Hub and Spoke
Hub and Spoke is Vermont’s opioid use disorder treatment system that uses medication-assisted treatment (MAT) to support people in recovery. Working under the state of Vermont’s “Hub and Spoke” model, Community Health can provide MAT in the primary care office setting to patients who receive primary care services. The MAT program is a comprehensive treatment plan that includes
- physical health maintenance
- participation in social support programs
Frequently Asked Questions (FAQ)
Can I receive opioid abuse recovery treatment at Community Health?
Community Health is one of the 75+ local spokes where healthcare providers offer ongoing addiction treatment. Your Community Health primary care or behavioral health provider would administer the medication treatment in combination with counseling, physical health maintenance and participation in social support programs.
How does Community Health’s Spoke Program work?
Spoke locations, like Community Health, provide ongoing treatment in our primary care office setting. Spoke care teams provide specialized nursing, counseling and care management to support you while in recovery. This staff assures team-based care and helps primary care providers balance MAT with general health and wellness care.
What are the Hubs?
The nine regional hubs across the state of Vermont provide intensive opioid use disorder treatment options throughout the recovery process. The highly experienced hub staff supports and administers MAT treatment and provides training and consultation for the Spoke providers like Community Health.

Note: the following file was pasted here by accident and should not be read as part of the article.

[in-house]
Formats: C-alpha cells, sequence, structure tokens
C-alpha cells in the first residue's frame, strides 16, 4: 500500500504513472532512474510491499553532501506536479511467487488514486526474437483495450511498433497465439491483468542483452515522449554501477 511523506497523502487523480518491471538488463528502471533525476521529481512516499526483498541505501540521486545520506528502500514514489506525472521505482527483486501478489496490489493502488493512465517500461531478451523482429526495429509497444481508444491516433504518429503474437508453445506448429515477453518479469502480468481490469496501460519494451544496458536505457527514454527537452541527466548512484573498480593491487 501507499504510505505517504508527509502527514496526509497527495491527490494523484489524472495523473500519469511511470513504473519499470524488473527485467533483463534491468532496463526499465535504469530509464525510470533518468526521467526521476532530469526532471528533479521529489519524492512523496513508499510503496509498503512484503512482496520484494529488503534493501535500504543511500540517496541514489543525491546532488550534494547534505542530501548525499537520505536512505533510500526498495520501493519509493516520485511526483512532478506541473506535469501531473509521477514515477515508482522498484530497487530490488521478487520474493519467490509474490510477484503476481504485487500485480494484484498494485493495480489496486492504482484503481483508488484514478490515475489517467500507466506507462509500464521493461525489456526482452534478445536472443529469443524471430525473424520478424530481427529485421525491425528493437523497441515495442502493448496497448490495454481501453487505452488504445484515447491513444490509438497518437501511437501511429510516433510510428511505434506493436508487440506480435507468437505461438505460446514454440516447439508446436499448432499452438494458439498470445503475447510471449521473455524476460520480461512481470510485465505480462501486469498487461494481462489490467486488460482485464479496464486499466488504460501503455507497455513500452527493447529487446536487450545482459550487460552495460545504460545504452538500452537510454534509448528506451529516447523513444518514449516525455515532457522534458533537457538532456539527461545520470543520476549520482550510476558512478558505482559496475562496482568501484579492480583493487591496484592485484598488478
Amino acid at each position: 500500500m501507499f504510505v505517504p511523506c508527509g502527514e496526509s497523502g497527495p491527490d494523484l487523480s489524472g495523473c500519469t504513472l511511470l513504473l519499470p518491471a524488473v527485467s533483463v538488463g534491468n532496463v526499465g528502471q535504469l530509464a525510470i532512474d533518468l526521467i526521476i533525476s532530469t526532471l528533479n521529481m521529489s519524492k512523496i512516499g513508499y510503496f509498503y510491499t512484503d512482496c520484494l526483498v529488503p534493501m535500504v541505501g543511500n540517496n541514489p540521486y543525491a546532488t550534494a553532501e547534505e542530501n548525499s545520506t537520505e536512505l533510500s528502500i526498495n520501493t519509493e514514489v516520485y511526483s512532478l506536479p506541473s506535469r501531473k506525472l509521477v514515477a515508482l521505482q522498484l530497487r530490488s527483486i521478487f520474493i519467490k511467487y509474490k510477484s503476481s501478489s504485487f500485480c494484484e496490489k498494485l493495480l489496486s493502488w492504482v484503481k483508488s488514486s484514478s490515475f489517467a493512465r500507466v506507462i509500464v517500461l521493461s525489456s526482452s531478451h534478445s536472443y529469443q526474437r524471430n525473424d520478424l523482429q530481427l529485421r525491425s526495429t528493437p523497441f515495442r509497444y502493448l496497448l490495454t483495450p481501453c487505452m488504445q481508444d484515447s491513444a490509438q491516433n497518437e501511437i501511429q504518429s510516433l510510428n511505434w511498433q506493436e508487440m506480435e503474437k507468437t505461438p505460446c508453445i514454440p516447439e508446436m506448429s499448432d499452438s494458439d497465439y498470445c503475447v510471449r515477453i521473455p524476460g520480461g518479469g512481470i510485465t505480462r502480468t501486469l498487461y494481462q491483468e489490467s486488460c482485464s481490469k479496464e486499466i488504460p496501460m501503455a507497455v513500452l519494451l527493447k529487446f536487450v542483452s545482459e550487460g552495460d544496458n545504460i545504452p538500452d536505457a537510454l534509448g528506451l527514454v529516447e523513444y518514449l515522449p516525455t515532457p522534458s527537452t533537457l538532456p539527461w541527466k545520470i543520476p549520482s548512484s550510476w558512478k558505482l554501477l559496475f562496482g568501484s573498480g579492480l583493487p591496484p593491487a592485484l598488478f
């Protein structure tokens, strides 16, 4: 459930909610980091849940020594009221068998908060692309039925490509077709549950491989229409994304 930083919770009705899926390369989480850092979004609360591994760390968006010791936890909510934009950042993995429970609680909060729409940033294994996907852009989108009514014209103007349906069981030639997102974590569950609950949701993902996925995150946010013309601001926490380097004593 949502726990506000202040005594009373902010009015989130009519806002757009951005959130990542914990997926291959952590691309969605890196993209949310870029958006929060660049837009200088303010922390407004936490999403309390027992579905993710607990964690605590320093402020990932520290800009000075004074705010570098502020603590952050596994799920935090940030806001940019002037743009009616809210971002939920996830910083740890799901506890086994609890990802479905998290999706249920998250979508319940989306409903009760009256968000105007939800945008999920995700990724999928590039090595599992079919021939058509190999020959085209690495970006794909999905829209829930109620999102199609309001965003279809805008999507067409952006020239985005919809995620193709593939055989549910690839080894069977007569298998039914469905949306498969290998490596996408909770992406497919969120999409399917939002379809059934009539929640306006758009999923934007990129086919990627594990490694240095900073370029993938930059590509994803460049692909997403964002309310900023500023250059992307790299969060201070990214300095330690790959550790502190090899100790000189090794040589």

What medications are used at Community Health?
The prescribed use of buprenorphine is one approach Community Health uses to treat patients with opioid use disorder. The medication is administered through medication-assisted treatment. Prescribers are physicians, nurse practitioners and physician’s assistants federally waived to prescribe buprenorphine. They may also prescribe naltrexone or injectable vivitrol.
Is MAT the only treatment for opioid use disorder?
MAT isn’t the only treatment for opioid addiction but has proven to be the most effective for the most people.
Is Community Health’s opioid abuse treatment open to anyone?
For access to Community Health’s behavioral health care, you must be a Community Health primary care patient. Opioid abuse treatment is one exception. Behavioral Health’s “rapid access to medication program (RAM)” is for someone identified as urgently needing MAT treatment and doesn’t have primary care established with Community Health. The RAM program allows you to enter the MAT program as long as you agree to establish primary care with Community Health within 60 days.
Who do I contact for more information about the Hub and Spoke treatment system?
Contact your Community Health primary care or behavioral health provider at 802-772-7992 or visit the website www.chcrr.org.
Remember, this FAQ is intended to provide general information about Medication-Assisted Treatment (MAT). If you or a loved one is considering MAT, it’s essential to consult with a qualified healthcare provider to determine the most appropriate treatment plan based on individual circumstances.